These cost coins, which you earn from spending time interacting on You Now.Users can also give premium goods, which cost money to acquire.A 99 cent tip sometimes gets a broadcaster to smile, while more expensive offerings elicit a personal shoutout, or more intimate reaction.The company won’t share what the revenue split is between streamers and You Now, saying only that broadcasters in the partner program get "the lion’s share" of their tips.Tayser Abuhamdeh doesn’t have what most people would call an exciting job. “Eventually I started opening up, saying random things, telling jokes and laughing at my own jokes.He works behind the counter at a deli in Brooklyn, a small shop that does a brisk business in snacks, coffee, and cigarettes. I started to act like people were there watching, and that’s when they showed up.” Abuhamdeh’s routine was subtle.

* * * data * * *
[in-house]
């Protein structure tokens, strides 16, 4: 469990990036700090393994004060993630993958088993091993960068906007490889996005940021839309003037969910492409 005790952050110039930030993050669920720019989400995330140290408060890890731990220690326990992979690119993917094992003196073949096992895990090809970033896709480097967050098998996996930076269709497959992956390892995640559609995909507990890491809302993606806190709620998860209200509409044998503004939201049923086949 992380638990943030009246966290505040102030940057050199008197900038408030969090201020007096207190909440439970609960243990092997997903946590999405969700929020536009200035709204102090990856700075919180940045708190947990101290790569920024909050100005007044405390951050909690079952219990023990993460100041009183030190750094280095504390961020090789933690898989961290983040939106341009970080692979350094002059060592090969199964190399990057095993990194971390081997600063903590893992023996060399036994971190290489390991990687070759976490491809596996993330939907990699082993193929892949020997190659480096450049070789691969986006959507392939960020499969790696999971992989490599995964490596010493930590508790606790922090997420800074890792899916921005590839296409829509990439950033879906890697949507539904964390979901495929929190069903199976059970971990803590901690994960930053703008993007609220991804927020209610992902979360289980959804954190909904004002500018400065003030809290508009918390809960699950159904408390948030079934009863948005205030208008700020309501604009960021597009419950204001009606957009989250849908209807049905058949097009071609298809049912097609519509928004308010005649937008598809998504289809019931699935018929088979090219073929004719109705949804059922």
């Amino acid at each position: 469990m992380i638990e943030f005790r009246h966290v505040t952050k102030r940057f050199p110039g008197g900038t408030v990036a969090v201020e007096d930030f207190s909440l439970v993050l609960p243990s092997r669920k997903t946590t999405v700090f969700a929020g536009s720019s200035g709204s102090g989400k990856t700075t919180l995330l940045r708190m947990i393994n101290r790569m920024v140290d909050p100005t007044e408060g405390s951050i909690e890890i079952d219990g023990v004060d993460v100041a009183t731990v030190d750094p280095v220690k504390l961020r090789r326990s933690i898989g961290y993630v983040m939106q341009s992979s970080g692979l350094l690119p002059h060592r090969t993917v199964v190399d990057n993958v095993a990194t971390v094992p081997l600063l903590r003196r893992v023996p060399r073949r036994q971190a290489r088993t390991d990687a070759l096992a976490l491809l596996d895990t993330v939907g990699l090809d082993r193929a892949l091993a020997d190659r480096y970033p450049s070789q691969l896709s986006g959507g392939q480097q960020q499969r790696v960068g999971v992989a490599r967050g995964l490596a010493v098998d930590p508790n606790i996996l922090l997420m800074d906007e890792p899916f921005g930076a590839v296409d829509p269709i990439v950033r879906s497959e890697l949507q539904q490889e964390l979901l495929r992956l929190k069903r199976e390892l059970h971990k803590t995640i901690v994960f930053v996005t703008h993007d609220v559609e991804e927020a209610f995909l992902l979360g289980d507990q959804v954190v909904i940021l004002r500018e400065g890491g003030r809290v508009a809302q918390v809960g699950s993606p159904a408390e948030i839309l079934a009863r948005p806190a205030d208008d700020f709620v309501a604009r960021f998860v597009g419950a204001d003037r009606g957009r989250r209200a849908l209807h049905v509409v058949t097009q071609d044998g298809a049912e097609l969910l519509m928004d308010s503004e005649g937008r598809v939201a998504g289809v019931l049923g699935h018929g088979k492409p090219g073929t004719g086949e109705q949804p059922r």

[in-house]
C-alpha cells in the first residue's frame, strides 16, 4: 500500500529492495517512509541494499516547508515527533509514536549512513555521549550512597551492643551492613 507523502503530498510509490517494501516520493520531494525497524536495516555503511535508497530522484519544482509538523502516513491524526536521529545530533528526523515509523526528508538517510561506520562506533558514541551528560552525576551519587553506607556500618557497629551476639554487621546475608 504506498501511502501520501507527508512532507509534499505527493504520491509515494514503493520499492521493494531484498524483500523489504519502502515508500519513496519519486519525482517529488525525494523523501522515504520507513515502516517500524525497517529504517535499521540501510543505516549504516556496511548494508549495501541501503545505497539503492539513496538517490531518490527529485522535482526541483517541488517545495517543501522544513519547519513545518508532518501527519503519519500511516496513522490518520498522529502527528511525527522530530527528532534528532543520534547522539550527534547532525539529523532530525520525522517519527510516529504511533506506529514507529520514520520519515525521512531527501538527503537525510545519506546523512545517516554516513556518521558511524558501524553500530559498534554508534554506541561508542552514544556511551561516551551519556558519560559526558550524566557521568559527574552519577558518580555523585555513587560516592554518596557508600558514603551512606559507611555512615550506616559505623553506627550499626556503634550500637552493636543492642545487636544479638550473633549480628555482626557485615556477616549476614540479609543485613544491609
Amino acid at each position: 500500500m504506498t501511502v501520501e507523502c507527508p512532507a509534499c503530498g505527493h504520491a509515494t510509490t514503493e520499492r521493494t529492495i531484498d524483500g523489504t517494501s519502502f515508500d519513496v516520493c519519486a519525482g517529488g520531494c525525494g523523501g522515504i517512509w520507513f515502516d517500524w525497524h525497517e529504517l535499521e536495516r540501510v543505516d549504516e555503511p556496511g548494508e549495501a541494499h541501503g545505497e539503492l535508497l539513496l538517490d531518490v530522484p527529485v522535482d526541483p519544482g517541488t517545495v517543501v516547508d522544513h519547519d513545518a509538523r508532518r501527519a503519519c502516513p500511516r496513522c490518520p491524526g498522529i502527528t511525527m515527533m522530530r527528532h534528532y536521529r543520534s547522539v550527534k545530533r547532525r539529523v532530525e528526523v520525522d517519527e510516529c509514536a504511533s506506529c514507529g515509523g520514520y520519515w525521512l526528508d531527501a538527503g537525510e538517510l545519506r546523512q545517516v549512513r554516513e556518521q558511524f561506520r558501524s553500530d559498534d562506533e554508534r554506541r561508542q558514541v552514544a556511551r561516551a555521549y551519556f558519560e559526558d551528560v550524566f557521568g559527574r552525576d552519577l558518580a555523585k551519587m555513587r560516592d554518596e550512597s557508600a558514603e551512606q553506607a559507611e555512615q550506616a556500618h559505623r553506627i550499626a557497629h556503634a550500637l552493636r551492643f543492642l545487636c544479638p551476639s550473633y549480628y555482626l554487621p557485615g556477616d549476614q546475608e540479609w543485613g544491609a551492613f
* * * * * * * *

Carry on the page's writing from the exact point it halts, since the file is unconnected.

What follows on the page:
But now the mobile market is mature enough for a sea change.
"It is a dream that a lot of people have been thinking about for a long time," Sideman told me, relaxing at a conference table in his midtown New York office.
"It is a holy grail." In the 1990s Sideman studied art and technology in New York.
"I was running a media technology agency for a while and trying to shove this down the throat of every client, but nobody wanted it," Sideman says.
Watching a You Now stream can be an overwhelming experience.